When it comes to getting a good night’s rest, not all sleep is created equal. Various elements factor into what constitutes restful sleep, and different people have different needs. So how do you know whether you’re really getting the rest you need? And what can you do to improve your sleep habits?
The average adult needs seven to nine hours of sleep per night for optimum health. However, 20 percent of Americans report getting fewer than six hours of sleep a night.
"Sleep disorders are caused by many different factors, alone or in combination,” says Dr. Peter Manos, a Sleep Medicine specialist at Beaufort Memorial. “The most common sleep disorders I see are Obstructive Sleep Apnea, Insomnia and Restless Leg Syndrome.”
To understand sleep problems, it helps to first understand the sleep cycle.
Stage 1 is light sleep. This is when muscles begin to relax. In this stage, you can be awakened easily and muscles twitch occasionally.
Stage 2 is the official onset of sleep when you become disengaged from your surroundings and your heart rate and breathing are regular.
Stages 3 & 4 are the deepest and most restorative stages of sleep—necessary for feeling well rested and energetic the next day. If you’re sleeping through the night but still not waking up refreshed, you may not be getting adequate deep sleep. Talk to your doctor about whether a sleep study is necessary.
If you’re constantly tossing and turning at night, it may be time to revamp your bedroom as well as your nighttime routine.
Try these tips from the National Sleep Foundation:
- Treat your bedroom as a sanctuary. Invest in a comfortable bed with a quality mattress, soft sheets and supportive pillows. It’s worth it.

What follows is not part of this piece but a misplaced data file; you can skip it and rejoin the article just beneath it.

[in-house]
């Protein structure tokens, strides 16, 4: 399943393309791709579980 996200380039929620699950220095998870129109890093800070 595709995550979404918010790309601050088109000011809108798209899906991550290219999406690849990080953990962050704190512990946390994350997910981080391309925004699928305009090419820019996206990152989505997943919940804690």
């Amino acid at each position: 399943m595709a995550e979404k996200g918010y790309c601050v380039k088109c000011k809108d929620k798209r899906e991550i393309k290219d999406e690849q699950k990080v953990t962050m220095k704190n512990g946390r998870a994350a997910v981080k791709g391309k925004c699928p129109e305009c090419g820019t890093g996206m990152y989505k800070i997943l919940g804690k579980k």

- Be sure your bedroom is dark when you go to bed. This includes TV screens and other electronics.
- Establish a relaxing bedtime routine. Allow yourself time to wind down before going to bed.
- If you get in bed and lie awake for more than 20 minutes, don’t force it. Get up and do something quietly until you start to feel sleepy.
- If noise is keeping you awake, try using a sound conditioner or earplugs to block it.
- Exercise regularly. As if you didn’t already have reason enough to work out, regular exercise, especially when done in the morning, can help you sleep. But avoid working out within three hours of bedtime, which can make it harder to drop off.
Dr. Manos has further advice for the sleep deprived. “Understanding the complete sleep history and daytime functional status are key components to identifying the most likely cause of your sleep disturbance. From there, further evaluation or testing is done so a diagnosis can be made and properly treated.”
Are you struggling to get a good night’s sleep? The Palmetto Pulmonary Medicine Sleep Disorders Laboratory is here to help! Just call 843-521-8484.